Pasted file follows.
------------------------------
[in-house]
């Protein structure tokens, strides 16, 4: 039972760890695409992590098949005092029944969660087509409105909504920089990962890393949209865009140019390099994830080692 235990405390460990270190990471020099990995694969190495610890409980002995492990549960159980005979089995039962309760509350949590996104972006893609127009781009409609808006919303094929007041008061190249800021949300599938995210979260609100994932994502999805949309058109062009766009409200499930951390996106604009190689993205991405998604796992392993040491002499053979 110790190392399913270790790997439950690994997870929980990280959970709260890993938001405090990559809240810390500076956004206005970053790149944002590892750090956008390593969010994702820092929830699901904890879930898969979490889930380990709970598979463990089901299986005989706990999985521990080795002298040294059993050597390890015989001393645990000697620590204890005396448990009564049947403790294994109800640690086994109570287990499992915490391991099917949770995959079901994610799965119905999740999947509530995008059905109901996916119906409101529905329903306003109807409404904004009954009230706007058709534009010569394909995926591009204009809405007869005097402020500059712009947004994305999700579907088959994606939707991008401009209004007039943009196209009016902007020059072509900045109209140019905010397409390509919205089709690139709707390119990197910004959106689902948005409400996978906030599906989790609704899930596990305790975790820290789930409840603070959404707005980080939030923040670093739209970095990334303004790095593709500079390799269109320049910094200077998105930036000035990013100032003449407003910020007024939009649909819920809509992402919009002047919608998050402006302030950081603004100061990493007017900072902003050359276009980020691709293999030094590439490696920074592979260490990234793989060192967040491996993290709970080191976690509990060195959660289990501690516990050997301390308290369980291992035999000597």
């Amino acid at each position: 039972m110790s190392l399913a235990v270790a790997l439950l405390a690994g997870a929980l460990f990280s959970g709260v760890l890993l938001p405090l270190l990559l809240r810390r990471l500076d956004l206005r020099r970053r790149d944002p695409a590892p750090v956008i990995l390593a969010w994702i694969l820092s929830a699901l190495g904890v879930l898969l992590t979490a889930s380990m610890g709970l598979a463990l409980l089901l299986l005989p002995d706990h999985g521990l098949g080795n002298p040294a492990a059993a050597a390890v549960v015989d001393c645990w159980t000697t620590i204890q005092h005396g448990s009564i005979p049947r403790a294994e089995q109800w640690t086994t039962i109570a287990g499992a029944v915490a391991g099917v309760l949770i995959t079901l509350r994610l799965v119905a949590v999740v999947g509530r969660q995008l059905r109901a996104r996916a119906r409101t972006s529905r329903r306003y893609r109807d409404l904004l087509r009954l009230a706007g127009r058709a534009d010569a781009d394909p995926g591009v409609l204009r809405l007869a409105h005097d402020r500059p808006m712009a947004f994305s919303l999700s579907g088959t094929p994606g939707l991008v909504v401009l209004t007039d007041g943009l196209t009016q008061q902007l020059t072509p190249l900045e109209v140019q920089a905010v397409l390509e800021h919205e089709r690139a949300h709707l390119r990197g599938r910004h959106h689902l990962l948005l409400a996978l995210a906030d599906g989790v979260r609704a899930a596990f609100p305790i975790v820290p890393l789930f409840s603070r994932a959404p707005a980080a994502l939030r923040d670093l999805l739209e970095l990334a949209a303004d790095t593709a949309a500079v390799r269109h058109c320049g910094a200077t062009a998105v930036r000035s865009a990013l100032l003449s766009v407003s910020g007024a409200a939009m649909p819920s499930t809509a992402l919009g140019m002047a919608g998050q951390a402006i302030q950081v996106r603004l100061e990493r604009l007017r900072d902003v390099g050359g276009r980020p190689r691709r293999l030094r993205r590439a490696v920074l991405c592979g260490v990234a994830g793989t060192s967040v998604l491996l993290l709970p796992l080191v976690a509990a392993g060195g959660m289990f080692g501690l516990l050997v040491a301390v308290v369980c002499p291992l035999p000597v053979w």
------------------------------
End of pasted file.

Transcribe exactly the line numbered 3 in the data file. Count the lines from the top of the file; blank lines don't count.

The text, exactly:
């Amino acid at each position: 039972m110790s190392l399913a235990v270790a790997l439950l405390a690994g997870a929980l460990f990280s959970g709260v760890l890993l938001p405090l270190l990559l809240r810390r990471l500076d956004l206005r020099r970053r790149d944002p695409a590892p750090v956008i990995l390593a969010w994702i694969l820092s929830a699901l190495g904890v879930l898969l992590t979490a889930s380990m610890g709970l598979a463990l409980l089901l299986l005989p002995d706990h999985g521990l098949g080795n002298p040294a492990a059993a050597a390890v549960v015989d001393c645990w159980t000697t620590i204890q005092h005396g448990s009564i005979p049947r403790a294994e089995q109800w640690t086994t039962i109570a287990g499992a029944v915490a391991g099917v309760l949770i995959t079901l509350r994610l799965v119905a949590v999740v999947g509530r969660q995008l059905r109901a996104r996916a119906r409101t972006s529905r329903r306003y893609r109807d409404l904004l087509r009954l009230a706007g127009r058709a534009d010569a781009d394909p995926g591009v409609l204009r809405l007869a409105h005097d402020r500059p808006m712009a947004f994305s919303l999700s579907g088959t094929p994606g939707l991008v909504v401009l209004t007039d007041g943009l196209t009016q008061q902007l020059t072509p190249l900045e109209v140019q920089a905010v397409l390509e800021h919205e089709r690139a949300h709707l390119r990197g599938r910004h959106h689902l990962l948005l409400a996978l995210a906030d599906g989790v979260r609704a899930a596990f609100p305790i975790v820290p890393l789930f409840s603070r994932a959404p707005a980080a994502l939030r923040d670093l999805l739209e970095l990334a949209a303004d790095t593709a949309a500079v390799r269109h058109c320049g910094a200077t062009a998105v930036r000035s865009a990013l100032l003449s766009v407003s910020g007024a409200a939009m649909p819920s499930t809509a992402l919009g140019m002047a919608g998050q951390a402006i302030q950081v996106r603004l100061e990493r604009l007017r900072d902003v390099g050359g276009r980020p190689r691709r293999l030094r993205r590439a490696v920074l991405c592979g260490v990234a994830g793989t060192s967040v998604l491996l993290l709970p796992l080191v976690a509990a392993g060195g959660m289990f080692g501690l516990l050997v040491a301390v308290v369980c002499p291992l035999p000597v053979w």